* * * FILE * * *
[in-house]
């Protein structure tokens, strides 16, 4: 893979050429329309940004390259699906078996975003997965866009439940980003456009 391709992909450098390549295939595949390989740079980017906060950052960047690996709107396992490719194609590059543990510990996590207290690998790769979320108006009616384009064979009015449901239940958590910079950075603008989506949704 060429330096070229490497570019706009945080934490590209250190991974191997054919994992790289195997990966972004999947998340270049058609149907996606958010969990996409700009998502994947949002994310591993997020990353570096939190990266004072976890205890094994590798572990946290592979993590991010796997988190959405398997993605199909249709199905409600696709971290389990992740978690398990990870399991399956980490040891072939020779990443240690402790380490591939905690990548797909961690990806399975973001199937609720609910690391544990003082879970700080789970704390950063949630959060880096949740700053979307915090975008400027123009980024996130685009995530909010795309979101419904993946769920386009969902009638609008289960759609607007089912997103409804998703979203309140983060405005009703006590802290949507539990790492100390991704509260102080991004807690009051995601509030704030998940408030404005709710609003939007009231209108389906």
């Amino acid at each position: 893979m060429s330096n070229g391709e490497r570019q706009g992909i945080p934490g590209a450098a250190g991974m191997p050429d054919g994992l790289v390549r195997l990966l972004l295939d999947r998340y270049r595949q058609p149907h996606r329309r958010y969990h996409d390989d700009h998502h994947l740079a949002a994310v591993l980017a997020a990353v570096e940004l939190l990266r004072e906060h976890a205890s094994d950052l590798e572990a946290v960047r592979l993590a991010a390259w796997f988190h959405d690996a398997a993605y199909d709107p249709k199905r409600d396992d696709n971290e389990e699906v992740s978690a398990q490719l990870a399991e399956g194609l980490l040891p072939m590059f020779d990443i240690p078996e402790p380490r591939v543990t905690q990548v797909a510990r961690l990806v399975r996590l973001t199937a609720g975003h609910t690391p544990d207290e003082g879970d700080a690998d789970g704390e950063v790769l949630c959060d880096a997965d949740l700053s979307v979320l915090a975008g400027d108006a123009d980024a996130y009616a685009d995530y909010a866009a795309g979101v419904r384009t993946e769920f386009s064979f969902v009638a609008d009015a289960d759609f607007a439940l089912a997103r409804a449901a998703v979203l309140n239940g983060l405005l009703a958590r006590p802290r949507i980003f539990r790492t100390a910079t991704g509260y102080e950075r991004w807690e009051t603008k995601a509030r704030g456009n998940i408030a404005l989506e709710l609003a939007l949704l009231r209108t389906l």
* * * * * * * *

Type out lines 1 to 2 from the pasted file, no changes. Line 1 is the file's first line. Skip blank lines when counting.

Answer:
[in-house]
């Protein structure tokens, strides 16, 4: 893979050429329309940004390259699906078996975003997965866009439940980003456009 391709992909450098390549295939595949390989740079980017906060950052960047690996709107396992490719194609590059543990510990996590207290690998790769979320108006009616384009064979009015449901239940958590910079950075603008989506949704 060429330096070229490497570019706009945080934490590209250190991974191997054919994992790289195997990966972004999947998340270049058609149907996606958010969990996409700009998502994947949002994310591993997020990353570096939190990266004072976890205890094994590798572990946290592979993590991010796997988190959405398997993605199909249709199905409600696709971290389990992740978690398990990870399991399956980490040891072939020779990443240690402790380490591939905690990548797909961690990806399975973001199937609720609910690391544990003082879970700080789970704390950063949630959060880096949740700053979307915090975008400027123009980024996130685009995530909010795309979101419904993946769920386009969902009638609008289960759609607007089912997103409804998703979203309140983060405005009703006590802290949507539990790492100390991704509260102080991004807690009051995601509030704030998940408030404005709710609003939007009231209108389906």